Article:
Justice Goldstone also commented on the impact of the armed conflict associated with Operation Cast Lead on young people, who:

… grow up in a culture of hatred and violence, with little hope for change in the future. Finally, the teaching of hate and dehumanization by each side against the other contributes to the destabilization of the whole region.

The failure to implement the recommendations of the report of the UN Fact Finding Mission on the Gaza Conflict, and the willingness of Australia, the USA and other countries to overlook Israel’s repeated violations of international law, have resulted in the de facto sanctioning of Israel’s disproportionate use of force in the Gaza Strip by the international community. Many Palestinians fear that there is nothing to prevent the crimes of Operation Cast Lead from being committed again. These fears are being borne out by the current escalation in violence, which closely mirrors the lead-up to the 2008-09 military assault on the Gaza Strip.

As the occupying power, Israel is under an obligation to take all necessary measures to protect the civilian population of the occupied Palestinian territory. According to the rules of international humanitarian law, the Israeli military must at all times distinguish between civilian and military targets. In addition, Israel must adhere to the principle of proportionality, which states that any attack that may be expected to cause loss of civilian life, injury to civilians or damage to civilian objects which would be excessive in relation to the concrete and direct military advantage anticipated is prohibited.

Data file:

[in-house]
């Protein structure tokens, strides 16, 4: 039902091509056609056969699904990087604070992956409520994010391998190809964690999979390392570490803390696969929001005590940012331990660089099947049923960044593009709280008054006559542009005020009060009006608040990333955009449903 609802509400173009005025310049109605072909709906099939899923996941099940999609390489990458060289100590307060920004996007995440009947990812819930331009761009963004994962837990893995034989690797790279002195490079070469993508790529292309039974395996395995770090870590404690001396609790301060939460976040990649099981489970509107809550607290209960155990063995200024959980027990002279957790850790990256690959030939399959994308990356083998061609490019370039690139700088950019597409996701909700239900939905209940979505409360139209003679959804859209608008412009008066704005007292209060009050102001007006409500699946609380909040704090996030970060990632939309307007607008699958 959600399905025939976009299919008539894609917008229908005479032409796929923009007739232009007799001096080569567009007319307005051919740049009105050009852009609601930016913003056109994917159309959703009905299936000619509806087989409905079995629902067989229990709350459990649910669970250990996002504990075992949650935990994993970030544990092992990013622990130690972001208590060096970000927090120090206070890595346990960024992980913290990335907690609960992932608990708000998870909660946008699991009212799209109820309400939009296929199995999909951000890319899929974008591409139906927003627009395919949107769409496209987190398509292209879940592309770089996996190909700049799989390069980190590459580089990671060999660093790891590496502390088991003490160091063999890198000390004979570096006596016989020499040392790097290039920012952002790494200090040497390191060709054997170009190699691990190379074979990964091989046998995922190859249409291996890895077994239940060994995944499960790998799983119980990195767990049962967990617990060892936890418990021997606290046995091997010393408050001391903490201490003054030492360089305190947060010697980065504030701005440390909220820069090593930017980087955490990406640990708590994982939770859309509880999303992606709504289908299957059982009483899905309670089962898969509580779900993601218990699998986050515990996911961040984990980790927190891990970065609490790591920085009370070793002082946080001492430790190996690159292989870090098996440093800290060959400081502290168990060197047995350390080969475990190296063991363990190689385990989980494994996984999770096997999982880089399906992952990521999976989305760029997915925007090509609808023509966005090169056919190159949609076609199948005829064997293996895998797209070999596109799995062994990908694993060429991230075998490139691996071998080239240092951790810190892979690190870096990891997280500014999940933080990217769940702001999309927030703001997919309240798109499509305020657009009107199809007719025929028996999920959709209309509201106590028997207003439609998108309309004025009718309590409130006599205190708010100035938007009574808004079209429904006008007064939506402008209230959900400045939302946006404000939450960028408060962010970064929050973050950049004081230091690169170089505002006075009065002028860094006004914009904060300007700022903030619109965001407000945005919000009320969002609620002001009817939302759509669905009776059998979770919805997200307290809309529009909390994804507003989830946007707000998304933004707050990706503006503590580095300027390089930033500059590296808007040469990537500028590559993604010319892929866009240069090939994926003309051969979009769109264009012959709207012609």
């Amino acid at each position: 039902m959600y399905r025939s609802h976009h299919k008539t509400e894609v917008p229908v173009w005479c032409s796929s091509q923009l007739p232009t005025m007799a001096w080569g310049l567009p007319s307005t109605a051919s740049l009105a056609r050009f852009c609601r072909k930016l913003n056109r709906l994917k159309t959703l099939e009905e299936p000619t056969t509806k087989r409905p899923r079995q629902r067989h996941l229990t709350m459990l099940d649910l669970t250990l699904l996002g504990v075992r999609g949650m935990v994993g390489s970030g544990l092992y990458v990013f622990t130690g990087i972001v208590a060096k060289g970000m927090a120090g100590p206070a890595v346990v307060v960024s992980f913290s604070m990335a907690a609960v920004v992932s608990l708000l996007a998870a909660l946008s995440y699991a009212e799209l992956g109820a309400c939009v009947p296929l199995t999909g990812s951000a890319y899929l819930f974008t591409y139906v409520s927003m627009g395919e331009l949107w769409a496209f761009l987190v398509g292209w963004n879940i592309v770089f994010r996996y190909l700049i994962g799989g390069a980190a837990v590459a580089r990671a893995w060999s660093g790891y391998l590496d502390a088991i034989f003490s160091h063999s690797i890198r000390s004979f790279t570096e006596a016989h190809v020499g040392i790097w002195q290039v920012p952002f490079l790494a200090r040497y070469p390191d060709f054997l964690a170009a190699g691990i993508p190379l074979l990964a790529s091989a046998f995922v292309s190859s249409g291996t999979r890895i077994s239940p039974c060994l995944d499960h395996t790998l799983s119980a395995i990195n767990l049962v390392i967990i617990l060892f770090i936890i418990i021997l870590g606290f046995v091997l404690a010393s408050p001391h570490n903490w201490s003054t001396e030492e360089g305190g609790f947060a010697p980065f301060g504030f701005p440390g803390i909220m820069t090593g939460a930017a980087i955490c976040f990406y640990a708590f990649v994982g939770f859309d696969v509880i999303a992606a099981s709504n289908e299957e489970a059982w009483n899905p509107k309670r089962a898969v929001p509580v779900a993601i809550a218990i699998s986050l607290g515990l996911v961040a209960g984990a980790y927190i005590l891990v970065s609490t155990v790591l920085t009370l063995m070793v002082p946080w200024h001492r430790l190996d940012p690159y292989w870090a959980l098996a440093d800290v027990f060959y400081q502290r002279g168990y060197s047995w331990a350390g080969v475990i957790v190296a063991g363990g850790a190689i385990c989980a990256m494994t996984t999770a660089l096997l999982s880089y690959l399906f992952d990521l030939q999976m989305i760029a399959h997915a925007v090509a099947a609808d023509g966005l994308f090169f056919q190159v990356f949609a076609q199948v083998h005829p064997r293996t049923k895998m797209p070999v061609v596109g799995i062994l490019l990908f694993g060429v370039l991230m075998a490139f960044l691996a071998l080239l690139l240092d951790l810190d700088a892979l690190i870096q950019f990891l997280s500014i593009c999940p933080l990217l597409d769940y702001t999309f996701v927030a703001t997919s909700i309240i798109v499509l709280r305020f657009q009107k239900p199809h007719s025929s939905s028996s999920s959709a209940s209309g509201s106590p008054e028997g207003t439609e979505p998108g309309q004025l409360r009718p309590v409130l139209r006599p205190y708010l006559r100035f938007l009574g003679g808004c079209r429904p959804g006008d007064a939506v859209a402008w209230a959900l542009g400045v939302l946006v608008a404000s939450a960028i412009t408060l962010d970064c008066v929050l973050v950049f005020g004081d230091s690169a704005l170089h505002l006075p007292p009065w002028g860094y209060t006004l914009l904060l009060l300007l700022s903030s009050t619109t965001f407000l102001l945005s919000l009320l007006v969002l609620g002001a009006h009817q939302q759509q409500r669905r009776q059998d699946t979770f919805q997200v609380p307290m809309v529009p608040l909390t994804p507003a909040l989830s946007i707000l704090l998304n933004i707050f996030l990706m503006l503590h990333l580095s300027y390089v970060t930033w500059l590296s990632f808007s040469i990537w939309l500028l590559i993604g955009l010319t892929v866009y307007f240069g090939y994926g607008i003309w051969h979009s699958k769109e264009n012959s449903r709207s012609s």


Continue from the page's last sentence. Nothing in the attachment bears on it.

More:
Despite the grossly asymmetrical nature of the conflict, Palestinian armed groups are also under the obligation not to target civilians. We need to remember that violence perpetrated against Palestinian people is not just with rockets. The apartheid wall or separation barrier enclosing much of the West Bank is causing hardship and suffering. Banksy—the graffiti artist—on a visit to Palestine said the wall essentially turns Palestine into the world’s largest open prison.

Ten years after construction began on the separation barrier, a report by B’Tselem, the Israeli Information Center for Human Rights in the Occupied Territories, on the impact of the wall adds a further dimension to understanding the injustice and discrimination that Palestinians live with on a daily basis. The main conclusion of the report, Arrested Development, is that since the construction of the barrier Palestinians in nearby communities have lost the ability to make profitable use of their lands—their major remaining resource. The wall is two-thirds completed and the agricultural economy has shrunk drastically in the West Bank areas once considered stable. The report found that prices of goods and services in some areas rose following the institution of lengthy security checks on goods and persons. In some areas, agricultural production dropped as a result of the lack of permits granted to farmers and the need to frequently renew them, while farmers shifted from affordable and competitive crops to those not requiring continual daily cultivation. One town, Bir Nabala, isolated from adjacent East Jerusalem, has seen commercial activity paralysed. This injustice and the violence must end.

As I speak here in secure, peaceful Australia my thoughts are with the people of the Middle East. Let us all add our voices to the growing call for an immediate end to the violence from both sides; for the immediate and unconditional withdrawal of Israeli military from all Palestinian cities, refugee camps and transport routes; for an end to the blockade of Gaza; and for the dismantling of the separation wall. Peace can only be achieved when justice is restored.